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FOREWORD
I regard it as a high privilege to be associated with this volume. Many who know and value Mr Glover's work on The Conflict of Religions in the Early Roman Empire must have wistfully desired to secure from his graphic pen just such a book as is here given to the world. He possesses the rare power of reverently handling familiar truths or facts in such manner as to make them seem to be almost new. There are few gifts more precious than this at a time when our familiarity with the greatest and most sacred of all narratives is a chief hindrance to our ready appreciation of its living power. I believe that no one will read Mr Glover's chapters, and especially his description of the parable-teaching given by our Lord, without a sense of having been introduced to a whole series of fresh and fruitful thoughts. He has expanded for us, with the force, the clearness, and the power of vivid illustration which we have learned to expect from him, the meaning of a sentence in the earlier volume I have alluded to, where he insists that, "Jesus of Nazareth does stand in the centre of human history, that He has brought God and man into a new relation, that He is the present concern of every one of us and that there is more in Him than we have yet accounted for."[1]
In accordance with its title, the single theme of the book is "The Jesus of History," but the student or exponent of dogmatic theology will find abundant material in its pages.
I commend it confidently, both to single students and to those who nowadays, in happily increasing numbers, meet together for common study; and I congratulate those who belong to the Student Christian Movement upon this notable addition to the books published in connection with their far-reaching work.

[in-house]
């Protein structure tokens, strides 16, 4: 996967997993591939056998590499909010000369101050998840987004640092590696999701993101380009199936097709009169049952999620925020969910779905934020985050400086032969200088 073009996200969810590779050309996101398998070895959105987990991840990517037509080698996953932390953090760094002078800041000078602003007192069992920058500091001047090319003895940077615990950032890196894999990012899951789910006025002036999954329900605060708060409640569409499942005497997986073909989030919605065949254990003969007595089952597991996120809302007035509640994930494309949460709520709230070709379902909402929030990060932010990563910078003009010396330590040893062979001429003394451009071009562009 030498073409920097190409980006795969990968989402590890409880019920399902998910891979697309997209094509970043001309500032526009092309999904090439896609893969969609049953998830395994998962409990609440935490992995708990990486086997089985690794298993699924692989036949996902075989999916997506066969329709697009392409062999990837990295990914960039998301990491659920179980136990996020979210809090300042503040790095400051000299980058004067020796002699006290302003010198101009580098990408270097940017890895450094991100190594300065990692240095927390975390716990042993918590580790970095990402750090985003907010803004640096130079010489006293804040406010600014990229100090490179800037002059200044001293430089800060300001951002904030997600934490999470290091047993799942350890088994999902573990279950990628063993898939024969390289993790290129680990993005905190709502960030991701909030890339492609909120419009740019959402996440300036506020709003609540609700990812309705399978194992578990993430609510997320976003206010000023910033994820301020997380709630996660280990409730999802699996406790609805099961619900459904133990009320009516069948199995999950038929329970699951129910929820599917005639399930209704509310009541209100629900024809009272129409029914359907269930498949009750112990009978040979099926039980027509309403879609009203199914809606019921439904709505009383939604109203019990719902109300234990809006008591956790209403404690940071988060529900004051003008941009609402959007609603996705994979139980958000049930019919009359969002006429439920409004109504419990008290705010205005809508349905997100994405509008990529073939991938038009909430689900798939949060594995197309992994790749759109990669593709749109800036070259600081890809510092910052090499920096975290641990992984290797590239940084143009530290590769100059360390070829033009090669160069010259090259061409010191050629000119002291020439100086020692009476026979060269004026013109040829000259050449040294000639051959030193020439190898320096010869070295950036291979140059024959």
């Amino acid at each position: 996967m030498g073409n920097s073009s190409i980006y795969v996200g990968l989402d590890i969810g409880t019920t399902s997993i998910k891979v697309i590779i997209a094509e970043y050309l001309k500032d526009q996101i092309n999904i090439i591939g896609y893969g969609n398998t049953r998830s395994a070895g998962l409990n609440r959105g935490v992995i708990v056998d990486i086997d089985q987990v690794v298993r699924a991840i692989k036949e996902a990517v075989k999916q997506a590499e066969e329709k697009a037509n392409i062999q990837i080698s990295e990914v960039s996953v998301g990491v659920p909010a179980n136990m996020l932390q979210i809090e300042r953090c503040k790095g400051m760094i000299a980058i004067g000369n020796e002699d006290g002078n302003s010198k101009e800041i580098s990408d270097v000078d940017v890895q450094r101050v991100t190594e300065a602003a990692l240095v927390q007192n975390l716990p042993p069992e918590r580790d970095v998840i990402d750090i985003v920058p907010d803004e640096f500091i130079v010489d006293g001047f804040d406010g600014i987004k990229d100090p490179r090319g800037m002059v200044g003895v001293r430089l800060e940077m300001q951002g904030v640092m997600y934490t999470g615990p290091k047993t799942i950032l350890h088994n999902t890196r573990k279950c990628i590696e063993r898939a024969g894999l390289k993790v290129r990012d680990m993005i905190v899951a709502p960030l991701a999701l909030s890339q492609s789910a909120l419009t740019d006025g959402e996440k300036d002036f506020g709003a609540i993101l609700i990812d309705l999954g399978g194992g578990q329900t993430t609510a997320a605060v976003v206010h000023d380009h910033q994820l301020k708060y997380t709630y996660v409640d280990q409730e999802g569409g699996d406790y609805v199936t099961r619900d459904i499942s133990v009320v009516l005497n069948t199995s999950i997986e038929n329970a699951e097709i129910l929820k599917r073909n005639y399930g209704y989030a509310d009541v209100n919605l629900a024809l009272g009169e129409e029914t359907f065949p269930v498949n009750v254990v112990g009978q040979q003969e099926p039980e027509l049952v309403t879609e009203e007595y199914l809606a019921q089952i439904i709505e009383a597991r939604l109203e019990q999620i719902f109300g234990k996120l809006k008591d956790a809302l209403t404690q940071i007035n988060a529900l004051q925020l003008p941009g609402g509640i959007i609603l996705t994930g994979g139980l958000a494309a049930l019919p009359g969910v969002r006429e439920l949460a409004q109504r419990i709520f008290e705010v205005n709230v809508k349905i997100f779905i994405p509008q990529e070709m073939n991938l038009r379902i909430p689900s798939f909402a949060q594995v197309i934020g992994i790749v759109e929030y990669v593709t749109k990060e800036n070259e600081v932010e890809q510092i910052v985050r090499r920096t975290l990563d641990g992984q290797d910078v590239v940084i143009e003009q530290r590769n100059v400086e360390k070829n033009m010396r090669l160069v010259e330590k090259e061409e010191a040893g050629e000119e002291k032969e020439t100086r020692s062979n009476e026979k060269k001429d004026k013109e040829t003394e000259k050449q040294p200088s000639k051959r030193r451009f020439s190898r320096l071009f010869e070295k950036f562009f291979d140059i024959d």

RANDALL CANTUAR
        LAMBETH
  Advent Sunday, 1916

PREFACE
This book has grown out of lectures upon the historical Jesus given in a good many cities of India during the winter 1915-16. Recast and developed, the lectures were taken down in shorthand in Calcutta; they were revised in Madras; and most of them were wholly re-written, where and when in six following months leisure was available, in places so far apart as Colombo, Maymyo, Rangoon, Kodaikanal, Simla, and Poona. The reader will not expect a heavy apparatus of references to books which were generally out of reach.
Here and there are incorporated passages (rehandled) from articles that have appeared in The Constructive Quarterly, The Nation, The Expositor, and elsewhere.
Those who themselves have tried to draw the likeness attempted in this book will best understand, and perhaps most readily forgive, failures and mistakes, or even worse, in my drawing. The aim of the book, as of the lectures, is, after all, not to achieve a final presentment of the historical Jesus, but to suggest lines of study that will deepen our interest in him and our love of him.
    T. R. G.
POONA, August 1916

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